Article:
One day, a couple of decades back, I was watching a Bollywood movie at a neighbor’s place. The story was of an estranged couple and their son who is diagnosed with a terminal illness. When the man, with whom the child lives, learns of his son’s illness, heartbroken, he goes to convey the same to his ex-wife, who by the way, is now living with another man. On hearing the news about their son, in utter shock, she blindly catches hold of the closest thing to her which happens to be the curtains, they come off and she stumbles, falls on to the fish tank kept nearby, both crashing to the floor.
It was quite an emotional scene. Yet, my neighbor made a clucking noise of disgust while it unfolded on the screen. Who the hell behaves like that, she asked. Such melodrama, she added for good measure. But she just heard her son was dying, I said, amazed that anyone could have guidelines on how people should behave when numbing news took them unawares. Couldn’t it happen that people tripped, stumbled, fell, fainted, had a dizzy spell or more when shocked? I could not imagine what I would do if I were the one in the screen mother’s shoes. Then how could I judge another’s reaction to tragedy of such magnanimity? How could my neighbor be dismissive? How could she even know what the woman felt? She was not that woman, was she?
This is it. I feel an instant disconnect with people like her when I come across them in life, people who seem to have set ideas about how others should behave in various situations. Lost your spouse/child/family? Have a grave illness? Had an accident, a financial loss? THEY will tell YOU the how to, how much and in-what-ways of things. As if.
Recently I read a book ‘Wave‘ by Sonali Deraniyagala (Yes, I recommend it). Described as a “searingly frank memoir” it tells of how the author’s life changed (what a mild word for what happened to her!) on the morning of 26th December 2004 when the tsunami that hit the Lankan coast took away her parents, husband, and two young sons. One moment they were a happy family on a holiday, the next moment she was all alone, the unforgiving water having taken everything away that she cherished. The book takes us through her excruciating journey after the loss.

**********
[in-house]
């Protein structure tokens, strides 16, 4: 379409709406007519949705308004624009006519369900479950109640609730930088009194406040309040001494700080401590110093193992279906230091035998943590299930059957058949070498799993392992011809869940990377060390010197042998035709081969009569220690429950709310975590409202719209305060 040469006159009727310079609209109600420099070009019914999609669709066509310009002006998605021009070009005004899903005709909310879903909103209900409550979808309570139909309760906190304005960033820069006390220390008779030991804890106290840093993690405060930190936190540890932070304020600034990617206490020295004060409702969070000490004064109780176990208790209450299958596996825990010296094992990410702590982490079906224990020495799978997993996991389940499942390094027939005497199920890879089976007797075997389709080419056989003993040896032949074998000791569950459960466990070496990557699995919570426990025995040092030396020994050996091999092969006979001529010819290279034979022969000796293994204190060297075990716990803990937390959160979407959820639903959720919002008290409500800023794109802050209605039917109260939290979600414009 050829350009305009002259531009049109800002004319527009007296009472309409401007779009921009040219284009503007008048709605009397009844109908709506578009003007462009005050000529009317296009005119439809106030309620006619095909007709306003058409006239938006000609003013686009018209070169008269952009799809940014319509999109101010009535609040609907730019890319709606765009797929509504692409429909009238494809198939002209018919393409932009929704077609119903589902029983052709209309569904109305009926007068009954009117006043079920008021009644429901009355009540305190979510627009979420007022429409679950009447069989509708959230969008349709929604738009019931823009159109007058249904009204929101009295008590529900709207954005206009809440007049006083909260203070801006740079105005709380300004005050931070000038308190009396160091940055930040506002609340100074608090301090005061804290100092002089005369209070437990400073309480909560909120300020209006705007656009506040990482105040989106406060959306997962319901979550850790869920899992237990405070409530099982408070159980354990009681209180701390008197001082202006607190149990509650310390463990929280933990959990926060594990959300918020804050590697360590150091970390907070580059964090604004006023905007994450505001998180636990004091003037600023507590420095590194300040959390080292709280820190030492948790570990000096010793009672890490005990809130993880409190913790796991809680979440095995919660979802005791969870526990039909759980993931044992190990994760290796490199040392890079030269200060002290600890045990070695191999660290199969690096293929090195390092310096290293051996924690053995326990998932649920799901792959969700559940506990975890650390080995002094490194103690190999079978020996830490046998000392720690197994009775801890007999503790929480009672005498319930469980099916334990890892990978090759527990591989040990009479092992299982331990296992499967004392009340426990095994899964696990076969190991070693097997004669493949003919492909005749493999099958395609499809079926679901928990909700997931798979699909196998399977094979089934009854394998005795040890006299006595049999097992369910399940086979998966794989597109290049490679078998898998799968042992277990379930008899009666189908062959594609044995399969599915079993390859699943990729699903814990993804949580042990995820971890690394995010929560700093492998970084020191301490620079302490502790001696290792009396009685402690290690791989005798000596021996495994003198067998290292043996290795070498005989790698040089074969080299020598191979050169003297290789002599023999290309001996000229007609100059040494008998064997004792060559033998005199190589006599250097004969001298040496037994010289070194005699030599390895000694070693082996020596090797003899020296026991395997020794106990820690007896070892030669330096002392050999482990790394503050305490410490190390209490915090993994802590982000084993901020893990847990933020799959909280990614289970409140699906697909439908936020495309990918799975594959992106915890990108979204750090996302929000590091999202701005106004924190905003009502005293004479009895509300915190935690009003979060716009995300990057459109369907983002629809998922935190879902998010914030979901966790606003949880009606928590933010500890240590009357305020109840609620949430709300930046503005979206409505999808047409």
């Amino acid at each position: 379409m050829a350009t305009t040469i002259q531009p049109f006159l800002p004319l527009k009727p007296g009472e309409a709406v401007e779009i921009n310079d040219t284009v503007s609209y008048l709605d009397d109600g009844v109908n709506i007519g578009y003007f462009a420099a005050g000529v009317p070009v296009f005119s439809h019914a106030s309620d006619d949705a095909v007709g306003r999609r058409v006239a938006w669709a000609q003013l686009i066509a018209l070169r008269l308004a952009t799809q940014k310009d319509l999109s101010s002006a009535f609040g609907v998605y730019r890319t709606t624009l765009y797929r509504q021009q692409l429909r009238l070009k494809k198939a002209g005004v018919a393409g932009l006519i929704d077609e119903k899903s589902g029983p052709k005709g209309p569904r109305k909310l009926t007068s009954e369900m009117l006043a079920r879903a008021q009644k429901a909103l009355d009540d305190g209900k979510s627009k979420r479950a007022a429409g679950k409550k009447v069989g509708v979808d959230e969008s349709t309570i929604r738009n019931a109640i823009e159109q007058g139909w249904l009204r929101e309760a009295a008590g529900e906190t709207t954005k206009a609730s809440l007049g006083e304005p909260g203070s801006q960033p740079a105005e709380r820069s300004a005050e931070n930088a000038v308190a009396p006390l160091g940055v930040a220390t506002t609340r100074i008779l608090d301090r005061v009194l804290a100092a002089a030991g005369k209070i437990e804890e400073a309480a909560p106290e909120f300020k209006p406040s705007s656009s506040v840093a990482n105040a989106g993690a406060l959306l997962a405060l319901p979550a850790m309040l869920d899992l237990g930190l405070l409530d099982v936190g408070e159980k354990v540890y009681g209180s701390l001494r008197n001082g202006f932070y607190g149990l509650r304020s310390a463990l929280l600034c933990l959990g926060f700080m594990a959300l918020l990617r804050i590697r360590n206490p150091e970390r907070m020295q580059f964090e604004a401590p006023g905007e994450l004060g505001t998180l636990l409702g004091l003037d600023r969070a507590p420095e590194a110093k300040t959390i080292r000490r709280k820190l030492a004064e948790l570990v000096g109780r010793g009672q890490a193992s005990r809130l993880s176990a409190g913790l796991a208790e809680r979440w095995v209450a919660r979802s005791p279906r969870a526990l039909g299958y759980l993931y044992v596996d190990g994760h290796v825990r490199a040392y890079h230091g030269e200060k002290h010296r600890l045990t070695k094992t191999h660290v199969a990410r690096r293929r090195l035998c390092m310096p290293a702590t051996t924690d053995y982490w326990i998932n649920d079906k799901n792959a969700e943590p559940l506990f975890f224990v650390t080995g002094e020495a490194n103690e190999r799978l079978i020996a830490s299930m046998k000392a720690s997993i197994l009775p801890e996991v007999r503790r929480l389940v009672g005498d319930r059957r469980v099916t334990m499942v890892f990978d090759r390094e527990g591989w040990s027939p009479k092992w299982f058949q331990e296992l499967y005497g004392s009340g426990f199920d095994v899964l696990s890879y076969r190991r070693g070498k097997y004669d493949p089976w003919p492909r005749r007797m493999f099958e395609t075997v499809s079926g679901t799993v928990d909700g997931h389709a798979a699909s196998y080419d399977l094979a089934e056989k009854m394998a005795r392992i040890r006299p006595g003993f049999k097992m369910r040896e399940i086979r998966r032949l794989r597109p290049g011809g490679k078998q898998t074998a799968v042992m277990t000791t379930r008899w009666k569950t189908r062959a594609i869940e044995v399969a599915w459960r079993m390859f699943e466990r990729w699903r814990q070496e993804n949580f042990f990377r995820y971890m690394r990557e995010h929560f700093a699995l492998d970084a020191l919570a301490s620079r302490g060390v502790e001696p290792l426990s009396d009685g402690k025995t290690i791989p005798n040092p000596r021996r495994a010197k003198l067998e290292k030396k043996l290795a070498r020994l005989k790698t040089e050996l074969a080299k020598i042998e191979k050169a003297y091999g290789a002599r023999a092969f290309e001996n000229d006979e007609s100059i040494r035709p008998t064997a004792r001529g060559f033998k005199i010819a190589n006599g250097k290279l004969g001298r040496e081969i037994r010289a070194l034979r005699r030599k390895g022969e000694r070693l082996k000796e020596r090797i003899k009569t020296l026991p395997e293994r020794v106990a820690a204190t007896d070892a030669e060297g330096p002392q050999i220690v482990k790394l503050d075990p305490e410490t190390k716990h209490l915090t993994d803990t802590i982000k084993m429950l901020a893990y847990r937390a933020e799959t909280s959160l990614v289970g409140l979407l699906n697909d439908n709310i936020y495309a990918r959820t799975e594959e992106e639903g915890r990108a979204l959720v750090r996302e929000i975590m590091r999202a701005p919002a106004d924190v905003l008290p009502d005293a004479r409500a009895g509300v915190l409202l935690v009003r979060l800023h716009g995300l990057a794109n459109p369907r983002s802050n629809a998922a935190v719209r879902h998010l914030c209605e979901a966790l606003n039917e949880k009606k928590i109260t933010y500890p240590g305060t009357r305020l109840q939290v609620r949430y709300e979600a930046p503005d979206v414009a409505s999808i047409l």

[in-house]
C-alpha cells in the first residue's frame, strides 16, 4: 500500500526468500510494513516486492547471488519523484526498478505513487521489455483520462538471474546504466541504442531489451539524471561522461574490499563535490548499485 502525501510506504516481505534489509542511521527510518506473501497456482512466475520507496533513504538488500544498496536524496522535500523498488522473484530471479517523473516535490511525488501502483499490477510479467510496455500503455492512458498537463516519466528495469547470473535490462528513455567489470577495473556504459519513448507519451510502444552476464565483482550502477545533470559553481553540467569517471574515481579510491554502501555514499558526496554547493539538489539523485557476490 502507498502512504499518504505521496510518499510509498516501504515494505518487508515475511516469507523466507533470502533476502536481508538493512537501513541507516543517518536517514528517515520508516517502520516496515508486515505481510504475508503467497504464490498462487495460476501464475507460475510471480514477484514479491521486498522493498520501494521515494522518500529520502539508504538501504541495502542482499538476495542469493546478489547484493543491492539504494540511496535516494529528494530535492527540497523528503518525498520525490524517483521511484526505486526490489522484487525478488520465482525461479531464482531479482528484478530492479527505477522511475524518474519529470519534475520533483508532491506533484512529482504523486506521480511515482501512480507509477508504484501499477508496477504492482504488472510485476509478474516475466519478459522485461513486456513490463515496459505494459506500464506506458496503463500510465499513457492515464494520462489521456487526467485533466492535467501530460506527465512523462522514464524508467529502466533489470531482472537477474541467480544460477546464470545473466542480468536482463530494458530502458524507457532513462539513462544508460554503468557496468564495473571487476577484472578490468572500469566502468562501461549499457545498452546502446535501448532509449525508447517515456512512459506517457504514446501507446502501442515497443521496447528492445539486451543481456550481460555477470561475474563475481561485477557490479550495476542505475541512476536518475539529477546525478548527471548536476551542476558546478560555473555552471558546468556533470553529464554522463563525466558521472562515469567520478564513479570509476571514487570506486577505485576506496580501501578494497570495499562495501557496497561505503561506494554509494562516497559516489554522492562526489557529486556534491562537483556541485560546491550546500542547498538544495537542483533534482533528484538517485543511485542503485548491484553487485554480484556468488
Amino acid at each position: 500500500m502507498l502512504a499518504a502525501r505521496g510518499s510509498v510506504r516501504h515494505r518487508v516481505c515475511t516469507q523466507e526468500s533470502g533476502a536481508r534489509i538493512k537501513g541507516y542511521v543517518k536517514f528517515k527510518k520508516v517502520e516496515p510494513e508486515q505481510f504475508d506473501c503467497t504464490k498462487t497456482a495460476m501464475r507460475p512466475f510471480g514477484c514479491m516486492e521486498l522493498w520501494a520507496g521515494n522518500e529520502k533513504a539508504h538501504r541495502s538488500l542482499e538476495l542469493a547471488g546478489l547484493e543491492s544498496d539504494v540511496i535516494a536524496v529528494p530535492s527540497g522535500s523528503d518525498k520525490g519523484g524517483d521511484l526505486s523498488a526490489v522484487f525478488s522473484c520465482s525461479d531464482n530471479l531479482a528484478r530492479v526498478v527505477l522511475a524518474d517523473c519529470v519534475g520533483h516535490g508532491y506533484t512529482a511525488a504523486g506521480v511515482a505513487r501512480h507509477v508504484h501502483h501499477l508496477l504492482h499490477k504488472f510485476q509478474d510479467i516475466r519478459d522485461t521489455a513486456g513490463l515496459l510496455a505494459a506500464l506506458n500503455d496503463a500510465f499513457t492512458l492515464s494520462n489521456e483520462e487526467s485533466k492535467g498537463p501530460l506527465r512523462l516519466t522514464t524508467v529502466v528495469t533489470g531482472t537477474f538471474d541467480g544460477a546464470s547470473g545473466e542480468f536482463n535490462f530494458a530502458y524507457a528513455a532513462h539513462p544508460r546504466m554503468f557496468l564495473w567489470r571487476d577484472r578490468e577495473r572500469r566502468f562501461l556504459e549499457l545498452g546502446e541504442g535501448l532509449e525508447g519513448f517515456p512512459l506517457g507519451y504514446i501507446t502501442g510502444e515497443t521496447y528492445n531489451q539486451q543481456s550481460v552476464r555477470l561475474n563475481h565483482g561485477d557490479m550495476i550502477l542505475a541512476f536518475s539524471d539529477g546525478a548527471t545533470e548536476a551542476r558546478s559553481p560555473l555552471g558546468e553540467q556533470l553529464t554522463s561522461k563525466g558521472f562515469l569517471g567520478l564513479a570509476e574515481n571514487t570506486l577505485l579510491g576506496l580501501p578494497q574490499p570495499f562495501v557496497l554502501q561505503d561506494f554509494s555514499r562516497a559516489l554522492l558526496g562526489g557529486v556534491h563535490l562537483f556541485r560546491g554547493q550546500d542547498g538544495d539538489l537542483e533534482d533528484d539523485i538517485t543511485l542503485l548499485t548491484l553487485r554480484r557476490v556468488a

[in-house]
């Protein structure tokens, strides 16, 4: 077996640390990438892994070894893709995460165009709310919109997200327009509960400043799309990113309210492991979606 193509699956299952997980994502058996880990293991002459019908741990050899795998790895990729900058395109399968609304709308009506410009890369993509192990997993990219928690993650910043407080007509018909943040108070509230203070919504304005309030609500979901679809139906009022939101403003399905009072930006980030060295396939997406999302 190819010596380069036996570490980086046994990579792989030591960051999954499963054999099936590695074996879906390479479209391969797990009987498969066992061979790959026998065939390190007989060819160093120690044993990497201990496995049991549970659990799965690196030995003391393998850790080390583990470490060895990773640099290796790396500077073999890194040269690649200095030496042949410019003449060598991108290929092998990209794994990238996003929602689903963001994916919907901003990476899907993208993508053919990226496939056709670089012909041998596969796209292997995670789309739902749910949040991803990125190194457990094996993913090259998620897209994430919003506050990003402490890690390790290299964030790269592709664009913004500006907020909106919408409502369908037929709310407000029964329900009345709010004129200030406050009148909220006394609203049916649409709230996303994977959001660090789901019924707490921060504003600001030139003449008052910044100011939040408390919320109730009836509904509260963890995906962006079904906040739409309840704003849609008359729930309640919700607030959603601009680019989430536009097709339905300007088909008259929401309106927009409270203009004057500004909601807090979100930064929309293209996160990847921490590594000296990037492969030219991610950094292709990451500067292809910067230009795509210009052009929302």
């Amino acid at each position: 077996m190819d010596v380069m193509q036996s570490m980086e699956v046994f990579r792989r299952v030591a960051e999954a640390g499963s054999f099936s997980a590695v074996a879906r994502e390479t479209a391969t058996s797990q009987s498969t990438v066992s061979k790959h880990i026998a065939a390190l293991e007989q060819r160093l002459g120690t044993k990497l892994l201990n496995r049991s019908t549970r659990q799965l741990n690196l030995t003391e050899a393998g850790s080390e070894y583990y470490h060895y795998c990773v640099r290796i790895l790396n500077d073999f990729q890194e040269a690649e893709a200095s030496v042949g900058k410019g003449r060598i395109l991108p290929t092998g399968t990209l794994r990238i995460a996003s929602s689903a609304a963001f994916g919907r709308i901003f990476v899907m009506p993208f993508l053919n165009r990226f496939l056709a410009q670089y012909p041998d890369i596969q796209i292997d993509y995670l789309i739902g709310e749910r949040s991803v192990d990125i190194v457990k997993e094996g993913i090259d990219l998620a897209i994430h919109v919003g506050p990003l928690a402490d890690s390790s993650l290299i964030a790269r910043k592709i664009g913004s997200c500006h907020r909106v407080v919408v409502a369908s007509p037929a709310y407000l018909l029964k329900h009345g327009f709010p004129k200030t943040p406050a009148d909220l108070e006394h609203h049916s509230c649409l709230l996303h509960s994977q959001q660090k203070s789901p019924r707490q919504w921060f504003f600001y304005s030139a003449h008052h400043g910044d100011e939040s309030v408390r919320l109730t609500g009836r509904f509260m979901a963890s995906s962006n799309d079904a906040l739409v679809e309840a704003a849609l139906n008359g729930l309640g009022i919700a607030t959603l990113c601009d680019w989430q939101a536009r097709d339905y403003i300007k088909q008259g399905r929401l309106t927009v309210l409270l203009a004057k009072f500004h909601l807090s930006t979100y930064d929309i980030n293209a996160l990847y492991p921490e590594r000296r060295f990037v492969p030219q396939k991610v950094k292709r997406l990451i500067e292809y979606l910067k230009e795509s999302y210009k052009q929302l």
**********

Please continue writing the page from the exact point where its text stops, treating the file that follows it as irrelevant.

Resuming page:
Why I mention the book here is because I read a review that called the author selfish, spoilt and cold. This was the reaction to the author’s unflinching honesty in writing out her every thought/feeling in the days that followed the tsunami. The author had not conformed to the picture of the grief-stricken that the reviewer had in mind. This sort of reaction is another version of the first example, people deciding how the author should have responded to the situation, written. Such people don’t seem to know that there is NO pre-written script for people to follow when tragedy strikes. Truly sad.
Grief makes (some) people lost, angry, uncaring, insensitive to those around, self absorbed, thankless, selfish too for periods of time. For God’s sake, they are not in a popularity contest. They are mourning, trying to cope. Is it so difficult to stay connected to the reality of another’s suffering?
©Shail Mohan 2016